Customs agents in Hong Kong busted an ambitious smuggler carrying about $1 million worth of illicit cargo, including dried endangered seahorses and crocodile meat. Though it's an abhorrent crime and we hope the folks behind it are locked up for a good long time, as poachers should be, we can't help but grant the smugglers points for common sense. After all, if you're going to try and smuggle a crocodile into a place, it's really best to do so once someone more capable has already converted the creature into a series of steaks and fillets. Anything else just sounds exceptionally dangerous.

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  10. Weird

    How Yak Insurance Could Help Save The Endangered Snow Leopard

    There are a lot of troubles facing endangered snow leopards in the Himalayan mountains that conservationists and others working to save the big cats can't really control -- habitat loss, poaching,  and Yeti rampages, just to name a few. In the interest of lighting a candle rather than cursing the darkness, though, Nepalese yak herders have decided to do something about one of the dangers to the cats: The herders themselves, who are known to shoot the animals to protect the lives -- or avenge the deaths -- of the yaks they depend on for their livelihoods. To do so, they've pooled their resources and worked with the University of Zurich to create a yak insurance fund that covers the loss of livestock to snow leopards, preserving farmers ability to feed their families and offering less incentive to hunt down snow leopards in the wake of the death of their yak, sheep, or goats.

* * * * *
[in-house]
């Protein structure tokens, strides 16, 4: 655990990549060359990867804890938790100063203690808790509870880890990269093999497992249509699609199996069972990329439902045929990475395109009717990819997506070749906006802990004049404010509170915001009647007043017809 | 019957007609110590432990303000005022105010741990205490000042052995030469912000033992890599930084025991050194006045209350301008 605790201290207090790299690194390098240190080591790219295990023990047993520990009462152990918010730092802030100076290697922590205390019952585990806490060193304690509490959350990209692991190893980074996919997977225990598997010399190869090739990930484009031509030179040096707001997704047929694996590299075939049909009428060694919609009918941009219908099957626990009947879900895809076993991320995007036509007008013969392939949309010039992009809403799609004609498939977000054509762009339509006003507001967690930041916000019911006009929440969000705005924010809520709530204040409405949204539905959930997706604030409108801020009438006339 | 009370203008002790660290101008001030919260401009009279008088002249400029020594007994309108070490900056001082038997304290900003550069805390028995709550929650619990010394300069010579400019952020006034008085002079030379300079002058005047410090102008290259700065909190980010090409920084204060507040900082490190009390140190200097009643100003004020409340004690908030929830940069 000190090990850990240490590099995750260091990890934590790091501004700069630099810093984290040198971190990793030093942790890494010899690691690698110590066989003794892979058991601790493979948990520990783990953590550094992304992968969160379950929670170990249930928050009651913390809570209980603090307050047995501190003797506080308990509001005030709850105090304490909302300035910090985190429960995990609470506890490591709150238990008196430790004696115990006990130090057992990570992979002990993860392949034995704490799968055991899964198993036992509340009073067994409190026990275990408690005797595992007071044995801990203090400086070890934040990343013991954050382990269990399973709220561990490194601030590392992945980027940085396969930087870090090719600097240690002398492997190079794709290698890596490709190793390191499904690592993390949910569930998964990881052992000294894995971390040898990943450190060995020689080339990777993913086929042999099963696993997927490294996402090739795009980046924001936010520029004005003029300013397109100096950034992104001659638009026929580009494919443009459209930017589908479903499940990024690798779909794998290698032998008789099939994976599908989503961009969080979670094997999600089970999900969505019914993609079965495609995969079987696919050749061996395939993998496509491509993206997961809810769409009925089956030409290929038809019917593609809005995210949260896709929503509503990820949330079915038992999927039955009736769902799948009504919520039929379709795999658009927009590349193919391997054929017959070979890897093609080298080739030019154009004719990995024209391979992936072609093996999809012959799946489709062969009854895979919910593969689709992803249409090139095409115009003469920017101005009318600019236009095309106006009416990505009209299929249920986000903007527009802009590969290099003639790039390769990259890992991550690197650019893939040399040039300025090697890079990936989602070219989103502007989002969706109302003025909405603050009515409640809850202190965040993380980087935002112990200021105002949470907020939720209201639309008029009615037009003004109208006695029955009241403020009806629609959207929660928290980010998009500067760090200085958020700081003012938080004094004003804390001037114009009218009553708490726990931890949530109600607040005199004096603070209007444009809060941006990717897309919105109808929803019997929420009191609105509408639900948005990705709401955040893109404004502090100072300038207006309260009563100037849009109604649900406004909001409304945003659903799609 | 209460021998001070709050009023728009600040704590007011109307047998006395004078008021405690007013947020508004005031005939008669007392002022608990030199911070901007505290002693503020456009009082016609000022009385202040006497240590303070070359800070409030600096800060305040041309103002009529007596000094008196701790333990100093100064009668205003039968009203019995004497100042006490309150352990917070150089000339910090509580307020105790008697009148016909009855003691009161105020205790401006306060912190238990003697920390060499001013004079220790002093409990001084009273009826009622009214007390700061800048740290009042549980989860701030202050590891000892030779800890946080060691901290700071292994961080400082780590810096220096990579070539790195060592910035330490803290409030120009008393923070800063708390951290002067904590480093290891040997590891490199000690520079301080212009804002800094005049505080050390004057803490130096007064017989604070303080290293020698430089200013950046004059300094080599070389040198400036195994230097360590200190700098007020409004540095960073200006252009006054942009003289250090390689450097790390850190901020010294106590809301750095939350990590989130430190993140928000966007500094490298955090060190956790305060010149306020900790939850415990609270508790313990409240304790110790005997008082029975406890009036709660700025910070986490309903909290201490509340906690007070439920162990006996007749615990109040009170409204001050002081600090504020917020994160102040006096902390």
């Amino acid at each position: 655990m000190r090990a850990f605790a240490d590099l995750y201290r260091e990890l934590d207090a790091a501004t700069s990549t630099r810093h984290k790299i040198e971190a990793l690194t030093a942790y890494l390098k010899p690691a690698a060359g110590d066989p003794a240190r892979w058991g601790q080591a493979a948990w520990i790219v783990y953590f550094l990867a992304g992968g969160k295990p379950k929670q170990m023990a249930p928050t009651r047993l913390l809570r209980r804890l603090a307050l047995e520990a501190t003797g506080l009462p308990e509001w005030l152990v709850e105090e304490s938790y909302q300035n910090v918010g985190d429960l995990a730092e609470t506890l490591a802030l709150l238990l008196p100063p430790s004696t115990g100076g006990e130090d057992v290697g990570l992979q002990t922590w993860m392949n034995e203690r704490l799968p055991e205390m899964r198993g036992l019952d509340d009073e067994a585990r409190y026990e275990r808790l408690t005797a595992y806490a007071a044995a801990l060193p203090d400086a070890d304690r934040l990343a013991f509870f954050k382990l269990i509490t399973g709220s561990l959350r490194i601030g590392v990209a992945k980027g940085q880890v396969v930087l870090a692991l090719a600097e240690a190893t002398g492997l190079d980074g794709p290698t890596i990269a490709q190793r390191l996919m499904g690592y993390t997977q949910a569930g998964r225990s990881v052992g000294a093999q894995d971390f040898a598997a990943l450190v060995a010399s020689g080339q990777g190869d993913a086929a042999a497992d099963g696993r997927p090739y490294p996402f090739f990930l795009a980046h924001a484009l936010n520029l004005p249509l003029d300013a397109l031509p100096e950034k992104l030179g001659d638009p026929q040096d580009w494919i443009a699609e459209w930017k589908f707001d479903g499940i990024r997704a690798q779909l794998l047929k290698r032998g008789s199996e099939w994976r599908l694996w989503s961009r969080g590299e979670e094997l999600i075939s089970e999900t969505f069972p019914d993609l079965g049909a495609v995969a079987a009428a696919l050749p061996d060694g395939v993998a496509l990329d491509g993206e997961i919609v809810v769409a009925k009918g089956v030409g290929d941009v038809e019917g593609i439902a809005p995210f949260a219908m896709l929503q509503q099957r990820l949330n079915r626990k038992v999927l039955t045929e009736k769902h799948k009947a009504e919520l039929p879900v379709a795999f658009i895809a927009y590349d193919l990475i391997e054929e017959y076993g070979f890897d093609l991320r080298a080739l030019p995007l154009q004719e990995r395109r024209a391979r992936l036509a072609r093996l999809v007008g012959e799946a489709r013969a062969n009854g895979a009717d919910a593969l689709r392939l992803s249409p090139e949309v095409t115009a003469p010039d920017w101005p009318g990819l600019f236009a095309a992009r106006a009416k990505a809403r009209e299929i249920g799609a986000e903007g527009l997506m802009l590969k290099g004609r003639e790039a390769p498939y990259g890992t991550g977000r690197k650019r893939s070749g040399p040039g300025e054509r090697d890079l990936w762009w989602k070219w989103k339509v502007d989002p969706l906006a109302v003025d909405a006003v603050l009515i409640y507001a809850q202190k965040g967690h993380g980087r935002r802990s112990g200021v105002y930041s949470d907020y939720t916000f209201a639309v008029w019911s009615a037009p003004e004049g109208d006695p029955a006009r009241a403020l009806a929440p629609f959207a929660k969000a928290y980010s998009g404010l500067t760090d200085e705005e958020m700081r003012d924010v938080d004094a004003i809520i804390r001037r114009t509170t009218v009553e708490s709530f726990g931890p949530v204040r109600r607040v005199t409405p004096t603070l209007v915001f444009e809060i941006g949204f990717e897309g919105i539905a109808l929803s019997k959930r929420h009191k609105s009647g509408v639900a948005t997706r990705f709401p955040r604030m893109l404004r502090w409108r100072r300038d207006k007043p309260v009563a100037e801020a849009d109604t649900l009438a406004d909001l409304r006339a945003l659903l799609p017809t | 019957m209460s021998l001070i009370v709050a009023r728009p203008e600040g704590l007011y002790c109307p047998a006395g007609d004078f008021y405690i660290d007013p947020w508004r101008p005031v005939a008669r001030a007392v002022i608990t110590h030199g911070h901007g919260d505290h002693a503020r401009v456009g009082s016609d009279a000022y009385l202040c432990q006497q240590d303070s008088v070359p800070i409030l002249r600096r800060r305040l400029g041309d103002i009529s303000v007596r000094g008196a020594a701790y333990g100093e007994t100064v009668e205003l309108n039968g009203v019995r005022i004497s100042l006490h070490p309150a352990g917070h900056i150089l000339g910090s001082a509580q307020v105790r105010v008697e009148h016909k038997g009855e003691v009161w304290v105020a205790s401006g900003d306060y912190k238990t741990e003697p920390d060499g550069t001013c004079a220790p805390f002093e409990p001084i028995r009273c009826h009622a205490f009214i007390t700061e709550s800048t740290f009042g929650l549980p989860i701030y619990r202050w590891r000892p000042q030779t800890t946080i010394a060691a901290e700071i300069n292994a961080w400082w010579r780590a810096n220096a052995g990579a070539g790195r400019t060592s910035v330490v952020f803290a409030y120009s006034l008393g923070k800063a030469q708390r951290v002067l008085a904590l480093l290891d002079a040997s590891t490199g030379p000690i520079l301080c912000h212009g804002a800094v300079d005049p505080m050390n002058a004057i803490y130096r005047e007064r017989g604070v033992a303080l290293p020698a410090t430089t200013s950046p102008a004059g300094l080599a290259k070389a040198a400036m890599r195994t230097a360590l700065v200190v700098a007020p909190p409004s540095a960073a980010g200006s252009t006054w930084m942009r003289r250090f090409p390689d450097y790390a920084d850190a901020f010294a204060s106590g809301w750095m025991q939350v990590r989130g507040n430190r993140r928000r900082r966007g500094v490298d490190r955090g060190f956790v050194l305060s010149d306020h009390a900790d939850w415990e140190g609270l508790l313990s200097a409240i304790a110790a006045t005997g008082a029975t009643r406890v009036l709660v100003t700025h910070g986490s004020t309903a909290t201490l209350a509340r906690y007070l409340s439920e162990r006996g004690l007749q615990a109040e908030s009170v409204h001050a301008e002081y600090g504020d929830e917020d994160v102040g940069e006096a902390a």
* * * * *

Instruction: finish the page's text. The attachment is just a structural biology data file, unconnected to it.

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  11. Science

    New Species Of Slow Loris Recognized, Is As Cute, Endangered As All Other Slow Lorises